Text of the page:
In an unprecedented gesture, eight retired IPS officers have rallied together on behalf of the Mumbai Police to save its reputation being maligned in the ongoing high-profile probe into late actor Sushant Singh Rajput’s death case and the subsequent “media trial”.
The eight former officers — who held top positions in the Maharashtra Police — have filed public interest litigation in the Bombay High Court seeking directions to halt the “unfair, malicious and false media campaign” against the Mumbai Police in the matter.
The petitioners are M.N. Singh, P.S. Pasricha, D.N. Jadhav, D. Shivanandan, Sanjeev Dayal, K. Subramaniam, S.C. Mathur and K.P. Raghuvanshi — all Directors-General level at the time of their retirement and enjoying an envious reputation.
Home Minister Anil Deshmukh lauded the move by the retired IPS officers on Thursday.
“Maharashtra and Mumbai Police have a reputation. They are compared to the Scotland Yard… The manner in which Mumbai Police was targeted in the (Sushant) case, I welcome the PIL,” Deshmukh told media persons.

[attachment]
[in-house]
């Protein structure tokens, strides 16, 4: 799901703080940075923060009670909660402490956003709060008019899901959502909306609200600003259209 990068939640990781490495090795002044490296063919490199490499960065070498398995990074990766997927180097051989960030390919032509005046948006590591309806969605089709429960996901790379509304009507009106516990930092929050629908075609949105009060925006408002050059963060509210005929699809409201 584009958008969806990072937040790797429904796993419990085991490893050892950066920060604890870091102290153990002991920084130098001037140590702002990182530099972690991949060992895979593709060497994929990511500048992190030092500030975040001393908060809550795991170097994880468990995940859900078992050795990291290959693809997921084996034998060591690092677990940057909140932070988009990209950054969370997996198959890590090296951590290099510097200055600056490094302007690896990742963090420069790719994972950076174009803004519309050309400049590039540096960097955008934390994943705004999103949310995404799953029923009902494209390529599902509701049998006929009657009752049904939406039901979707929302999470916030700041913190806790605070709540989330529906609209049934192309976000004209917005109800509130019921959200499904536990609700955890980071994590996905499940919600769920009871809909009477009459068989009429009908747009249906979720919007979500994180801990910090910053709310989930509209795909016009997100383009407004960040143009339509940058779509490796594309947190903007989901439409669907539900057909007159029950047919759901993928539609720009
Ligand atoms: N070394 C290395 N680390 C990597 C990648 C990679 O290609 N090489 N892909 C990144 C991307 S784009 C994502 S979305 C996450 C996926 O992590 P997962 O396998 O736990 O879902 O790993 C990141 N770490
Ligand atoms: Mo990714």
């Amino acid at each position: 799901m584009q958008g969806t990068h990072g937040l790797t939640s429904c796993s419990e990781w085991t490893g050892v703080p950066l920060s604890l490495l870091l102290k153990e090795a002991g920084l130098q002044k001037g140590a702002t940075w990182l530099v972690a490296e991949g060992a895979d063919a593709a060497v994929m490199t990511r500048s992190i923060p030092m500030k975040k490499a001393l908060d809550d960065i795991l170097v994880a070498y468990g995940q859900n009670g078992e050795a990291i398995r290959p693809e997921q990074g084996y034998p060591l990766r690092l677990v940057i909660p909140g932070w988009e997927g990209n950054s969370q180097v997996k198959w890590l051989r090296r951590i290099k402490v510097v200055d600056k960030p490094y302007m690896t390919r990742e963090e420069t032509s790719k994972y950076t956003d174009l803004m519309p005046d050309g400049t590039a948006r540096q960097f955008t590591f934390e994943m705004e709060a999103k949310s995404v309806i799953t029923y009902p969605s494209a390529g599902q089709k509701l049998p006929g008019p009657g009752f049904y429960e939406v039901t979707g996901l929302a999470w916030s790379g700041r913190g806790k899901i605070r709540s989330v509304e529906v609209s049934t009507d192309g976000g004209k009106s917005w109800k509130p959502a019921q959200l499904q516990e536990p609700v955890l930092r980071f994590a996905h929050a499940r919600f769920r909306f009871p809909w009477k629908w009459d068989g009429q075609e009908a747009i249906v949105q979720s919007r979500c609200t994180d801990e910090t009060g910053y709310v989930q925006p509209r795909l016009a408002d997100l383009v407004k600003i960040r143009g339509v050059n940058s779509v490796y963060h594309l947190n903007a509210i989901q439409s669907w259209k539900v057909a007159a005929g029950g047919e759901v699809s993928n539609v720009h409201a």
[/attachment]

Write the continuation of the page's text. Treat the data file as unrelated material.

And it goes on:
Filed through a prominent law firm, Crawford, Bayley & Company’s Senior Advocate Milind Sathe, the PIL has named the Union and State Governments, Press Council of India, and News Broadcasters Association, and is expected to come up for hearing shortly.
Among other things, the petitioners have sought guidelines or instructions for the media houses, whether print, electronic, radio, Internet or television or any other form, to refrain from publishing and circulating any false, derogatory, and scandalous comments, social media posts, news stories, etc, that could jeopardize the police’s reputation and may cause the people to lose faith in the system and the police administration, or hinder the cause of administration of justice.
They have also urged for instructions on “ethical reporting” and responsible journalism, constant monitoring by the relevant authorities, and action in case any media house violates the same.
The PIL referred to some TV channels attempting to influence the course of investigations carried out by the Central agencies through their biased reporting and false propaganda, which has created “an air of suspicion” in the minds of the people both on the facts of the (Sushant) case and also about the Mumbai Police, the health services and other support services in the state.
They pointed out that Mumbai Police is one of the oldest forces in India which has always enjoyed “a very high reputation for professional competence and public service” and any malicious or irresponsible attempts to run it down are not in the public interest.
While the PIL fully supported the role of freedom of the press, speech, and expression as an important ingredient of democracy and rule of law, they expressed grave concern over the trend in media reporting, especially TV channels, and felt it needed to be checked through suitable court directives or comprehensive guidelines.